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So when you're in hot water and start to move or something the steam feels really hot even though I read its temperature is about 50 degrees Celsius in thermal spas. So why does it feel that warm?

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  • $\begingroup$ It's not clear to me exactly what you are talking about. What is a "thermal spa"? $\endgroup$ – JMac Dec 10 '18 at 18:18
  • $\begingroup$ because water (in this case, steam) conducts heat much better than air. You wouldn't put your hand in a pot of boiling (100 C) water, but you can put your hand in a hot (200C) oven to pull pots in/out. $\endgroup$ – Mohammad Athar Dec 10 '18 at 20:14
  • $\begingroup$ If you're talking about a hot tub (full of water, that you sit in) I'm pretty sure they are legally mandated to not exceed 105F or 40C. $\endgroup$ – DaveC426913 Dec 11 '18 at 1:36
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50 degrees is hot. Room temperature is about 20 degrees. Body temperature is 37 degrees. In addition, air with a lot of steam in it has much higher heat capacity and heat transference than normal air, so a sauna at 50 degrees will feel much hotter than normal air at 50 degrees, much like water at 50 degrees will feel much hotter than air at 50 degrees. Plus the high humidity will prevent your skin from engaging in evaporative cooling.

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    $\begingroup$ This similar to why a stone floor feels colder than a carpeted floor when though they (initially) are the same temperature... your feet are able to warm the carpeted floor easier. $\endgroup$ – BobtheMagicMoose Dec 10 '18 at 19:29
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    $\begingroup$ @BobtheMagicMoose Or, conversely, the stone floor is able to take and spread out your body heat much better than the carpet. $\endgroup$ – JMac Dec 10 '18 at 20:30
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Your body acts like a lightbulb and is constantly producing heat. Normally when the environment is colder than you - your body cools down by radiating out this heat. Basically, the rate of "cooling" due to heat escaping you is high enough that you maintain a constant temperature.

But when you are an enviornment that's hotter than your body temperature, you can no longer radiate heat to keep a constant temperature. Instead this human "light bulb" heat has nowhere to go and you body very quickly increases in temperature.

This is why you're only supposed to stay in saunas for a short amount of time.

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In fact, you can not feel temperature, but just loss of heat. Try it on your own: In your room is probably something made of metal and some thing made of wood (those two things are definitely at the same temperature if the are at rest for some time without (heat) radiation absorbed). Metal conducts (heat and electricity as well) much better than wood, so you lose much more heat when having contact with metal than with wood. The same is true for air. If the air is full of stream it can conduct the heat from the air better to your body as air with less steam does.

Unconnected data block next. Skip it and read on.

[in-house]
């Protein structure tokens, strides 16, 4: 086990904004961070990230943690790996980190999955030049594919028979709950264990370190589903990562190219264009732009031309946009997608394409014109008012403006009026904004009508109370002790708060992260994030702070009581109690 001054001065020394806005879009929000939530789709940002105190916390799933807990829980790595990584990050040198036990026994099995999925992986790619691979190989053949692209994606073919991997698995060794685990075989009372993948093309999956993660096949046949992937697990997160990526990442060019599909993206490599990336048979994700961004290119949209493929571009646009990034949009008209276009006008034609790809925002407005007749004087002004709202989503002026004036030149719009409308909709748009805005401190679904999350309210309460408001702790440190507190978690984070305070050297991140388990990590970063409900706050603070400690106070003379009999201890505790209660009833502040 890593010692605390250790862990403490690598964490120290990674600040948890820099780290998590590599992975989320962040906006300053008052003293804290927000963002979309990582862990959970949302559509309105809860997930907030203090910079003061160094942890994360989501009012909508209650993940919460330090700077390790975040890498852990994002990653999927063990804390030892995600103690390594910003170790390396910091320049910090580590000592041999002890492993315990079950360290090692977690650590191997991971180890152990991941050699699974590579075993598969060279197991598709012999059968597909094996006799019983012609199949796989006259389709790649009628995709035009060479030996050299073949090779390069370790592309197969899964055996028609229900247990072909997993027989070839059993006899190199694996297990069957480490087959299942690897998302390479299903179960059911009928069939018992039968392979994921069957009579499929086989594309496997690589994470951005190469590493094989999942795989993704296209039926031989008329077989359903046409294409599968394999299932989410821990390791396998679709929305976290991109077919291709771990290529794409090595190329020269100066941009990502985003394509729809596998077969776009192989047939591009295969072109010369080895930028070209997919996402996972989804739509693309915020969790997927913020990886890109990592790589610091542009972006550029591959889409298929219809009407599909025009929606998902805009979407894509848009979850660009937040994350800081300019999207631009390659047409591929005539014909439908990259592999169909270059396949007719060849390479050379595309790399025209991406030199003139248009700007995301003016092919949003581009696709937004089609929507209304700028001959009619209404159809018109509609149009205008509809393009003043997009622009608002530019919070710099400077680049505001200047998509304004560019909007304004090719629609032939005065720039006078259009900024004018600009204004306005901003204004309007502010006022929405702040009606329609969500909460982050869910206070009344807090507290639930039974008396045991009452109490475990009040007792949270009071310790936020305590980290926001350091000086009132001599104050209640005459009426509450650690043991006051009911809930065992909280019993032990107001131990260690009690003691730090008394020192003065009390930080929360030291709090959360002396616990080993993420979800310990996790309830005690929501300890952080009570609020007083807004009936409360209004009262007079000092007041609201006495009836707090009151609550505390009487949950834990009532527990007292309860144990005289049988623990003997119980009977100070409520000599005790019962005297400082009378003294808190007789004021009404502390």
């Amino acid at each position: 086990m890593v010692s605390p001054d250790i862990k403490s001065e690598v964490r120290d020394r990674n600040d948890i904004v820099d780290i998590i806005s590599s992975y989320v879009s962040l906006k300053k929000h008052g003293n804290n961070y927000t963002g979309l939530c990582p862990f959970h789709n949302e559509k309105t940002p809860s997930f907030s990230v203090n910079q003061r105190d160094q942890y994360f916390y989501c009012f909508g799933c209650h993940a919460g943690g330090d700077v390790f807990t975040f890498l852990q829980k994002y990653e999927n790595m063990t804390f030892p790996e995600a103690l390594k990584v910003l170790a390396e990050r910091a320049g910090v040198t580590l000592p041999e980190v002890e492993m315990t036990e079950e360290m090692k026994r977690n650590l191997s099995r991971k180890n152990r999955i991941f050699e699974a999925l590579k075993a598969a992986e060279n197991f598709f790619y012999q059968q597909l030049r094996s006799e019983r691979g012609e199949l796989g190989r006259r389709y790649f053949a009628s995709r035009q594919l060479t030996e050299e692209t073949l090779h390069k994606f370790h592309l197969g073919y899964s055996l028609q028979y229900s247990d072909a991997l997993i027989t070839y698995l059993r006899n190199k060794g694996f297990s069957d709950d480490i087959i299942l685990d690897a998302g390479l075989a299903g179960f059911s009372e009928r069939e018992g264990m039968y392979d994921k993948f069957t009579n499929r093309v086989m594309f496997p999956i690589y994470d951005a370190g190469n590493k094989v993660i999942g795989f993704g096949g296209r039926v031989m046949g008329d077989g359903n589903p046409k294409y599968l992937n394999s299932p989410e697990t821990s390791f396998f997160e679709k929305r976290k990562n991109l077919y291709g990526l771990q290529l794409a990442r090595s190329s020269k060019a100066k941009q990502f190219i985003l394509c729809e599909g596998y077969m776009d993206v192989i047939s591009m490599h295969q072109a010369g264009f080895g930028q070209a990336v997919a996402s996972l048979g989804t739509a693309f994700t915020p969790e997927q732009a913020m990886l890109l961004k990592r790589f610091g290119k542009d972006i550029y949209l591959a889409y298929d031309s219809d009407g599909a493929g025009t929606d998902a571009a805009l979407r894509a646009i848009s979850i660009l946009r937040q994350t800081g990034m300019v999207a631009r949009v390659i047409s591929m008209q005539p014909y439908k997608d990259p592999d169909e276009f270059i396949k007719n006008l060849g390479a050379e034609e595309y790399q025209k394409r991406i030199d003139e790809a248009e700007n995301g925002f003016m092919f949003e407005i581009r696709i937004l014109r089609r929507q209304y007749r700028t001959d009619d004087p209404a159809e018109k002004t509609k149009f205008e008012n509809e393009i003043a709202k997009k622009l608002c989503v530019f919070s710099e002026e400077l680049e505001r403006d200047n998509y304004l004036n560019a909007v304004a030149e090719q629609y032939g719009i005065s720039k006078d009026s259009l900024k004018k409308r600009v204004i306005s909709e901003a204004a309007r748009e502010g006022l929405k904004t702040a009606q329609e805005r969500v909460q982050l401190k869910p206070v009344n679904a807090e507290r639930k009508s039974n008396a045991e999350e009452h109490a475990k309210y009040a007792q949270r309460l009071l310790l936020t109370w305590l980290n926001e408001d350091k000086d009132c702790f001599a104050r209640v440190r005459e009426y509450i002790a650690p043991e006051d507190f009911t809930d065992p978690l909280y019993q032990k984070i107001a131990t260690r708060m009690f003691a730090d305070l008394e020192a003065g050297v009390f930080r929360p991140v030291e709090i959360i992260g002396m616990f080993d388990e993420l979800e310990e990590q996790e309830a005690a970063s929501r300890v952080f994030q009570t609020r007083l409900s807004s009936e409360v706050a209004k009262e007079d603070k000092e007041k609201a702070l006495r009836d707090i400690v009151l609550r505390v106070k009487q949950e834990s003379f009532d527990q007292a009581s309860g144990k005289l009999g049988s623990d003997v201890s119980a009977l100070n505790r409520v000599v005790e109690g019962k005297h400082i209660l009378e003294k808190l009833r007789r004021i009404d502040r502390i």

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The reason it feels so hot is that the water is being circulated, and, as a result, the convective heat transfer rate to your skin is much greater than if the water were stagnant. Basically, the heat transfer coefficient between your skin and the circulating water is high. So your skin temperature gets hotter. The same thing happens when you put your hand into the cold water flowing out of your kitchen spigot. This cold water us actually pretty close to room temperature, but it feels much colder because of the enhanced heat transfer rate.

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So when you're in hot water and start to move or something the steam feels really hot even though I read its temperature is about 50 degrees Celsius in thermal spas. So why does it feel that warm?

What exactly is 50 C? I doubt very seriously that it is the temperature of the water you are in. Classic studies in the 1940s by Henrique and Moritz indicate a 2nd or 3rd degree burn would occur on human skin in about 4 minutes if exposed to 51 C.

In any case, if you move around in hot water it will always feel “hotter” than if you remained still. It would be the same if you moved around in steamy air. This is because the relative motion of your skin with the steam or water increases the convective heat transfer rate to your skin from the water or steam that is at higher temperature than the skin. When you take a bath in hot water, it feels hot when you first get in. After a while, if you remain still, you get used to it. But if you try moving your arm around the skin on your arm will feel hotter.

The situation is similar to that relating to the wind chill factor, in which the heat transfer rate out of your skin to the colder surrounding air is greater with wind than without wind, making your skin feel colder.

Hope this helps.

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